How Much Does a Grain Bin Cost?
A grain bin is a large structure that is used on the farm to store and move grain. Many people confuse a grain bin with a silo. A silo is a large structure, usually much taller and skinnier than a grain bin, that is simply used for storage of materials. Grain can be one of these materials, but a silo can also be used to store coal, cement, wood chips, and saw dust among others. A grain bin, on the other hand, is used to store and move grain using an elevator system. This system is comprised of a large bucket that can mechanically scoop up the grain. The elevator system can also be used to weigh the grain. As you can see, a grain bin is a very important structure for any farm. Without a grain bin, it would be impossible to measure and store the grain.
How much does it cost?
- The cost of a grain bin basically depends on factors such as the location or region, size, capacity, quality, brand, specifications, and whether it is brand new, slightly-used, or second hand.
- Depending on the factors mentioned above, the costs of a grain bin can greatly vary anywhere from as little as $5,000 to as much as $65,000 or more.
- A grain bin comes in many different sizes, and they are sized according to how many bushels can be held and stored. If priced with way, the costs for a grain bin can range from as little as $1 to as high as $2.60 per bushel.
- According to Thecombineforum.com, the average grain bin costs around $1.68 to $2.05/bu.
- According to Usaagequipment.com, a grain bin ranges from $22,00 to $60,000 depending on the diameter, number of rings, and capacity.
- For instance, a grain bin with a 27′ diameter costs around $22,688 to $27,055 while another one with a 48 diameter costs around $42,036 to $59,976. Basically, the larger the diameter, the more number of rings, and the higher the capacity, the higher the cost goes.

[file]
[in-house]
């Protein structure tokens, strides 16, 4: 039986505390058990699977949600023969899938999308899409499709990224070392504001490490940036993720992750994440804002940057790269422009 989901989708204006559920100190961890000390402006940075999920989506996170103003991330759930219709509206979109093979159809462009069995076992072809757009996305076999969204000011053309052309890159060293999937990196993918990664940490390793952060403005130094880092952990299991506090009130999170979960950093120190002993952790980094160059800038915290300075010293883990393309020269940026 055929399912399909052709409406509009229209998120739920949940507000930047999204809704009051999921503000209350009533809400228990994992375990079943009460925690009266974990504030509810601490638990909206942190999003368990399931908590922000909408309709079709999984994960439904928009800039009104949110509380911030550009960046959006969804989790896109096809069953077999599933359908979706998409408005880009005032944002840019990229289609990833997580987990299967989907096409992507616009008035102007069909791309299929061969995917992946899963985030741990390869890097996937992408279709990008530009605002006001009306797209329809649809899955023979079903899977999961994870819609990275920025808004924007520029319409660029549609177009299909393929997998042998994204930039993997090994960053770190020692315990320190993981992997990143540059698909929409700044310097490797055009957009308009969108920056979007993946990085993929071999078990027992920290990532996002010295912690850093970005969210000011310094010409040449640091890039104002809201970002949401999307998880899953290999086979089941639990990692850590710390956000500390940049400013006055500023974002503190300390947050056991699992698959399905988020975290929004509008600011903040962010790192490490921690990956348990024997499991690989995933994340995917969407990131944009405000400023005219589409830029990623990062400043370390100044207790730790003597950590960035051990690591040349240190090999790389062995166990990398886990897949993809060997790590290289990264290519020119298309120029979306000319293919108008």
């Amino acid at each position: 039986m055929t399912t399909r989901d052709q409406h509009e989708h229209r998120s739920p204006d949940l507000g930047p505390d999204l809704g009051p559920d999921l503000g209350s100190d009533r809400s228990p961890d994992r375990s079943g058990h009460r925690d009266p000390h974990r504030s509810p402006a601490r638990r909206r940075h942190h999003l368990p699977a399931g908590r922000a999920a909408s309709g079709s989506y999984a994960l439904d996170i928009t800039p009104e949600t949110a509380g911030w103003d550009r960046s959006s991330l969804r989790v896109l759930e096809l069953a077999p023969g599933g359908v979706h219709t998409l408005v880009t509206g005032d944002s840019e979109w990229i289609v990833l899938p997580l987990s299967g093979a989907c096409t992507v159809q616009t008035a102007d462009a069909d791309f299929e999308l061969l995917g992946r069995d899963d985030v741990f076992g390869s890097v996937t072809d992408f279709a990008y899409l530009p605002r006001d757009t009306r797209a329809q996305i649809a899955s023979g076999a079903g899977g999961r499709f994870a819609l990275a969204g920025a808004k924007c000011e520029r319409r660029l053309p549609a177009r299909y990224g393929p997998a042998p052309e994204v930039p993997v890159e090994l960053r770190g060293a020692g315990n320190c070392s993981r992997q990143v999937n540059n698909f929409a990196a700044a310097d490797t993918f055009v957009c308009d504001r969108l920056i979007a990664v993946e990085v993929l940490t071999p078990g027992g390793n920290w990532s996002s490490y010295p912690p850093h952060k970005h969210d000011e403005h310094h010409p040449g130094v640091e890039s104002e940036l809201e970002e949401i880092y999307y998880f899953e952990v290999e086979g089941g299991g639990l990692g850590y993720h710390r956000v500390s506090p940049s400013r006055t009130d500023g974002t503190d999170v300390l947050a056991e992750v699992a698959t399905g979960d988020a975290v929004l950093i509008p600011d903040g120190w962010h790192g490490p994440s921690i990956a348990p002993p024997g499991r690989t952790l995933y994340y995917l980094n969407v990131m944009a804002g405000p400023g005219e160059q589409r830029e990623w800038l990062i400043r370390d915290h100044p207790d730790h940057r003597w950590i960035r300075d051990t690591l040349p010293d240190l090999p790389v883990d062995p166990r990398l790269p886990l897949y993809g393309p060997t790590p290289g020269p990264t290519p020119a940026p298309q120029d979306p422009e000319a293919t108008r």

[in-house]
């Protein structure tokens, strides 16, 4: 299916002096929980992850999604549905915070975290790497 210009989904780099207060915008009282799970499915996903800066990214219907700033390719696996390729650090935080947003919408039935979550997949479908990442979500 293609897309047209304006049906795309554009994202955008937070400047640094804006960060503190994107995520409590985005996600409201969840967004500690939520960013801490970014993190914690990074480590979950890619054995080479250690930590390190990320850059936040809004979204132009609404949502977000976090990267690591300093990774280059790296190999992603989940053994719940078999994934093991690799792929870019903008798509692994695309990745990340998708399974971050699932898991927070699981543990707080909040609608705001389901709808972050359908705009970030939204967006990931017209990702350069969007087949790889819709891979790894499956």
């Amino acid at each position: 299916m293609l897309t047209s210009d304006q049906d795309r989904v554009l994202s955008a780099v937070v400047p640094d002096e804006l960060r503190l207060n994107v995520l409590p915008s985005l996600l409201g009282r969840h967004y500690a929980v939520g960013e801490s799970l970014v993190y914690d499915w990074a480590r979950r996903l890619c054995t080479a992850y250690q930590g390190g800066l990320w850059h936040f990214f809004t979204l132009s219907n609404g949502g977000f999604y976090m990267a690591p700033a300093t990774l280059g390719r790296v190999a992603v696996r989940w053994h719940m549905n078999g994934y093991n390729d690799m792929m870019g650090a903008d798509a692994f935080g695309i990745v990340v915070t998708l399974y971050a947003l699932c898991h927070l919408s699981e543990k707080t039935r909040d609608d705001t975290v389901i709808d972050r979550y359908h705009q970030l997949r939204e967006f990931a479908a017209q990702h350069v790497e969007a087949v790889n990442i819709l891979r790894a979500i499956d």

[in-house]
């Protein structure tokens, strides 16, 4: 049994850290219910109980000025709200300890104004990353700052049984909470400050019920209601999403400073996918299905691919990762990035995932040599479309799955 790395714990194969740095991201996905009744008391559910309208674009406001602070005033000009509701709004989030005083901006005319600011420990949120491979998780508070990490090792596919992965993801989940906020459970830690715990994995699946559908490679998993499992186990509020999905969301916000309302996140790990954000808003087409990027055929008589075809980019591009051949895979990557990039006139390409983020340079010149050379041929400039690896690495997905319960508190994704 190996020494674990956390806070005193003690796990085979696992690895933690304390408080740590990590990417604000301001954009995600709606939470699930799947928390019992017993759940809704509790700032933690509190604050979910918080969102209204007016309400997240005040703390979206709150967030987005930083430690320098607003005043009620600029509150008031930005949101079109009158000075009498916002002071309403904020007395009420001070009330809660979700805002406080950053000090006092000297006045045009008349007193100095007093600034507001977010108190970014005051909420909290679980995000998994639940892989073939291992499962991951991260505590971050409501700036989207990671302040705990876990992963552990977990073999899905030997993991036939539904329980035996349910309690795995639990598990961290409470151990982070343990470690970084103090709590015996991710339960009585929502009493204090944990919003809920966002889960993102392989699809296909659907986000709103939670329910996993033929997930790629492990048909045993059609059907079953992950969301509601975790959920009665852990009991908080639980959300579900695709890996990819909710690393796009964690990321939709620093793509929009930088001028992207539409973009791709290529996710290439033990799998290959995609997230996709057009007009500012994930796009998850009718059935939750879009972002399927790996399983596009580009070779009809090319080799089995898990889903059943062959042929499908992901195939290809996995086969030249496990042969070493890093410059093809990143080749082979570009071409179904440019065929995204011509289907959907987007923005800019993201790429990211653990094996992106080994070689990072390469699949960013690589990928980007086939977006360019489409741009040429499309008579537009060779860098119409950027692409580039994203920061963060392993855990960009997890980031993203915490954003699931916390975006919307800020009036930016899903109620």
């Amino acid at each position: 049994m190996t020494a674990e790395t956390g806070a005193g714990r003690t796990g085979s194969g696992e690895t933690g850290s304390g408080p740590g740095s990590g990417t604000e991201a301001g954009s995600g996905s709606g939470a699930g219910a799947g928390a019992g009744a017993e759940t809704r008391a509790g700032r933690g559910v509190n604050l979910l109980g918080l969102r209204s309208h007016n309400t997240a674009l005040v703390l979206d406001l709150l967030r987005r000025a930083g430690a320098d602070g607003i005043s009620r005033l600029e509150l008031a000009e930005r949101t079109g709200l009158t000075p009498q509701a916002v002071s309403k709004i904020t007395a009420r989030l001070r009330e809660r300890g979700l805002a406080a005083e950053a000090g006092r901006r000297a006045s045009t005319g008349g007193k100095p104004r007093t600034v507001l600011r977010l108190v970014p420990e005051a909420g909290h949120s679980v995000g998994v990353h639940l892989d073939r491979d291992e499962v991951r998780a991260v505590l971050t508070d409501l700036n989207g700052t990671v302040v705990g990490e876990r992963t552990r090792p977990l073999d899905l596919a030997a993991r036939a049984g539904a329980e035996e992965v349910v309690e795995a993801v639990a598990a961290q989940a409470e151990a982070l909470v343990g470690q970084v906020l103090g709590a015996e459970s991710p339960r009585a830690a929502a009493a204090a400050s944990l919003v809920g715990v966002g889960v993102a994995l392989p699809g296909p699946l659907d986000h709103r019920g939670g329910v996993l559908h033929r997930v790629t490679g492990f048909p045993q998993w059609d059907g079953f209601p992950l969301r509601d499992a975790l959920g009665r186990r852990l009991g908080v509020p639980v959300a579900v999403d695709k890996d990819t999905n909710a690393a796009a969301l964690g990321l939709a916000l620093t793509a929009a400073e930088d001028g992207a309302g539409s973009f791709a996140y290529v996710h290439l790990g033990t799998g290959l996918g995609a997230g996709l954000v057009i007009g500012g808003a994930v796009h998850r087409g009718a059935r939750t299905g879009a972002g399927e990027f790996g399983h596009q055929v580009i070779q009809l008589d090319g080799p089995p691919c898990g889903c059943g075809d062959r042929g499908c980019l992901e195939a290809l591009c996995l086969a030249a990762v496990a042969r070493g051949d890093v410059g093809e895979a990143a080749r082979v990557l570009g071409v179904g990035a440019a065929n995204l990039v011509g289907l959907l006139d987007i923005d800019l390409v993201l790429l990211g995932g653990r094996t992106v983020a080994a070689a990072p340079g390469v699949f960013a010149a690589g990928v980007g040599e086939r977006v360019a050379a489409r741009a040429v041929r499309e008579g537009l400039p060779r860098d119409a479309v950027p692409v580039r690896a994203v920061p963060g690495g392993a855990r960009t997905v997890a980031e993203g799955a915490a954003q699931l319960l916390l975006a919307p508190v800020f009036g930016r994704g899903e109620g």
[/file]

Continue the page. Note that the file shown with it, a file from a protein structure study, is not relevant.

What is going to be included?
- Farm grain bin packages can commonly include a centrifugal fan, perforated floor with supports, inner and outer ladders, and power sweep unload.
- Grain bins are rated by the bushel (bu.) On average, one cubic foot can hold 0.7786 bu. of any grain. A 27′ grain bin could hold up to 16,000 bushels while a 48′ bin could hold close to 60,000.
- With a grain bin, common diameters include 27, 30, 36, 42, 48, 54 and 60 feet. The bin will also have a set number of rings that can handle the capacity.
- Grain bins are usually round or square and commonly hold seed kernels such as corn.
What are the extra costs?
- Additional costs may be incurred for shipping or delivery of a grain bin product, especially if you place your order online.
- There may also be additional costs for installation, especially if you hire someone to help you set-up your grain bin. Since all installation jobs are going to be different, HomeAdvisor.com is a great comparison website that can help you get multiple quotes from contractors for free.
Tips to know
- Shop around for prices of grain bins specific to your needs. Make sure you already have an idea of the required diameter, number of rings, size, and capacity so that you will not have a hard time looking up prices.
- When getting a quote, always make sure that you get it in writing. That way, when the bill does come, there are no surprises.
- Ask around or do some research online for product specifications and quality. You can get a great deal by purchasing a good quality yet affordable grain bin.
- When purchasing a grain bin, it is better to buy too large than too small. Try to make a little extra room so that you do not have to upgrade the bin later.
How can I save money?
- Take advantage of promos and discounts when you buy a grain bin. Watch out for sales via your local dealer or visit websites for updates on discounted grain bin products.